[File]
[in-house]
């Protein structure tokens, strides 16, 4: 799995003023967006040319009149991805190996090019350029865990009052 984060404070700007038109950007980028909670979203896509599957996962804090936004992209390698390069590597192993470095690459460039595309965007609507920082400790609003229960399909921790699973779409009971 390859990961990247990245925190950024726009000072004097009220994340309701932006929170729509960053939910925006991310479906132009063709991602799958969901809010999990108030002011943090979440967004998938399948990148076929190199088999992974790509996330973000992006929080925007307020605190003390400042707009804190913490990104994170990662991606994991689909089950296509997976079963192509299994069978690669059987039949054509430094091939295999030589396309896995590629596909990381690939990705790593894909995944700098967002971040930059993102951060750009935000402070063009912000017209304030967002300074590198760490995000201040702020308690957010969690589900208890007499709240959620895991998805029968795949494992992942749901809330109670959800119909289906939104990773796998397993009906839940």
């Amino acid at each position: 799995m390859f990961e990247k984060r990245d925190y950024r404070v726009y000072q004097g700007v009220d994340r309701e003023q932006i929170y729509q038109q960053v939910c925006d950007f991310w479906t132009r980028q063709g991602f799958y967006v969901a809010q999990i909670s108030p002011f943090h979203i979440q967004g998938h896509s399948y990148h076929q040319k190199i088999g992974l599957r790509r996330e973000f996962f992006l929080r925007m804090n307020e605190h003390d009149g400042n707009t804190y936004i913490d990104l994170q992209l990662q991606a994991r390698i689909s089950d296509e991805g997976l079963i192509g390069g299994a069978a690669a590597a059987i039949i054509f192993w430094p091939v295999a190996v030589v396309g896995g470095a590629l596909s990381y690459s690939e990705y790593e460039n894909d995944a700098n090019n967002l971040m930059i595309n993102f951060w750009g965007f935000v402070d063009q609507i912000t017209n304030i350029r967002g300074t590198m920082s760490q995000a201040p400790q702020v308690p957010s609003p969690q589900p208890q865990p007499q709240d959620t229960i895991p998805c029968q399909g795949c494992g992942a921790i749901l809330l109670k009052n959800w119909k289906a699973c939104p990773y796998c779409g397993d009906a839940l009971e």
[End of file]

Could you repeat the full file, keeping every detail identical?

[in-house]
């Protein structure tokens, strides 16, 4: 799995003023967006040319009149991805190996090019350029865990009052 984060404070700007038109950007980028909670979203896509599957996962804090936004992209390698390069590597192993470095690459460039595309965007609507920082400790609003229960399909921790699973779409009971 390859990961990247990245925190950024726009000072004097009220994340309701932006929170729509960053939910925006991310479906132009063709991602799958969901809010999990108030002011943090979440967004998938399948990148076929190199088999992974790509996330973000992006929080925007307020605190003390400042707009804190913490990104994170990662991606994991689909089950296509997976079963192509299994069978690669059987039949054509430094091939295999030589396309896995590629596909990381690939990705790593894909995944700098967002971040930059993102951060750009935000402070063009912000017209304030967002300074590198760490995000201040702020308690957010969690589900208890007499709240959620895991998805029968795949494992992942749901809330109670959800119909289906939104990773796998397993009906839940």
């Amino acid at each position: 799995m390859f990961e990247k984060r990245d925190y950024r404070v726009y000072q004097g700007v009220d994340r309701e003023q932006i929170y729509q038109q960053v939910c925006d950007f991310w479906t132009r980028q063709g991602f799958y967006v969901a809010q999990i909670s108030p002011f943090h979203i979440q967004g998938h896509s399948y990148h076929q040319k190199i088999g992974l599957r790509r996330e973000f996962f992006l929080r925007m804090n307020e605190h003390d009149g400042n707009t804190y936004i913490d990104l994170q992209l990662q991606a994991r390698i689909s089950d296509e991805g997976l079963i192509g390069g299994a069978a690669a590597a059987i039949i054509f192993w430094p091939v295999a190996v030589v396309g896995g470095a590629l596909s990381y690459s690939e990705y790593e460039n894909d995944a700098n090019n967002l971040m930059i595309n993102f951060w750009g965007f935000v402070d063009q609507i912000t017209n304030i350029r967002g300074t590198m920082s760490q995000a201040p400790q702020v308690p957010s609003p969690q589900p208890q865990p007499q709240d959620t229960i895991p998805c029968q399909g795949c494992g992942a921790i749901l809330l109670k009052n959800w119909k289906a699973c939104p990773y796998c779409g397993d009906a839940l009971e």